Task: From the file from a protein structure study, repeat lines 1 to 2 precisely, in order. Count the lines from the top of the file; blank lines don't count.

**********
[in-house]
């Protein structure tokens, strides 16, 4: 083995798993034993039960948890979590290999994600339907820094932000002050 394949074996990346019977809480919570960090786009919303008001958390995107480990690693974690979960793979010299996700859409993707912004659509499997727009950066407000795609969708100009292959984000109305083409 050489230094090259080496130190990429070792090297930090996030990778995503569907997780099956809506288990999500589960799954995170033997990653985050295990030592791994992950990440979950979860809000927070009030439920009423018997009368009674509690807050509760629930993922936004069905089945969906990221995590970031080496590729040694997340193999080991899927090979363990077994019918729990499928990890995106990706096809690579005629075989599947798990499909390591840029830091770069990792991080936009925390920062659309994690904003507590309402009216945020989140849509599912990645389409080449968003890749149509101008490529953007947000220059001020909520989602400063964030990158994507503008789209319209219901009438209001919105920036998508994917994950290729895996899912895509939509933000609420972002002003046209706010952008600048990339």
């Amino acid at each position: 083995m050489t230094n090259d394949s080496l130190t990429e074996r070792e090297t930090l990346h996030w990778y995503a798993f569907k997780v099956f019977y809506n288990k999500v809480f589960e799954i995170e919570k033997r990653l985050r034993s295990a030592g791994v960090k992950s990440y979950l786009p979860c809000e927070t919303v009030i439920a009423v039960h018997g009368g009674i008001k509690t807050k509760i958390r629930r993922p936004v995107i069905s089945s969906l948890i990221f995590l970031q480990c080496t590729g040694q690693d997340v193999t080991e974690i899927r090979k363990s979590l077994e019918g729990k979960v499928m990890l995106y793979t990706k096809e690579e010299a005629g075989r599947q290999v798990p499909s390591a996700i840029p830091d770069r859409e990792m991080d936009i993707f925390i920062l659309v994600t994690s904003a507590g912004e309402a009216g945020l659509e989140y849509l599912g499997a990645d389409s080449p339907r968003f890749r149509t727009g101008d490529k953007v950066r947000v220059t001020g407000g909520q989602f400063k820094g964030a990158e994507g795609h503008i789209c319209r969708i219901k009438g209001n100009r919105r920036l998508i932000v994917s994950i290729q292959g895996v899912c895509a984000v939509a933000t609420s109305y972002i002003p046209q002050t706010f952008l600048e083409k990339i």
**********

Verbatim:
[in-house]
């Protein structure tokens, strides 16, 4: 083995798993034993039960948890979590290999994600339907820094932000002050 394949074996990346019977809480919570960090786009919303008001958390995107480990690693974690979960793979010299996700859409993707912004659509499997727009950066407000795609969708100009292959984000109305083409 050489230094090259080496130190990429070792090297930090996030990778995503569907997780099956809506288990999500589960799954995170033997990653985050295990030592791994992950990440979950979860809000927070009030439920009423018997009368009674509690807050509760629930993922936004069905089945969906990221995590970031080496590729040694997340193999080991899927090979363990077994019918729990499928990890995106990706096809690579005629075989599947798990499909390591840029830091770069990792991080936009925390920062659309994690904003507590309402009216945020989140849509599912990645389409080449968003890749149509101008490529953007947000220059001020909520989602400063964030990158994507503008789209319209219901009438209001919105920036998508994917994950290729895996899912895509939509933000609420972002002003046209706010952008600048990339």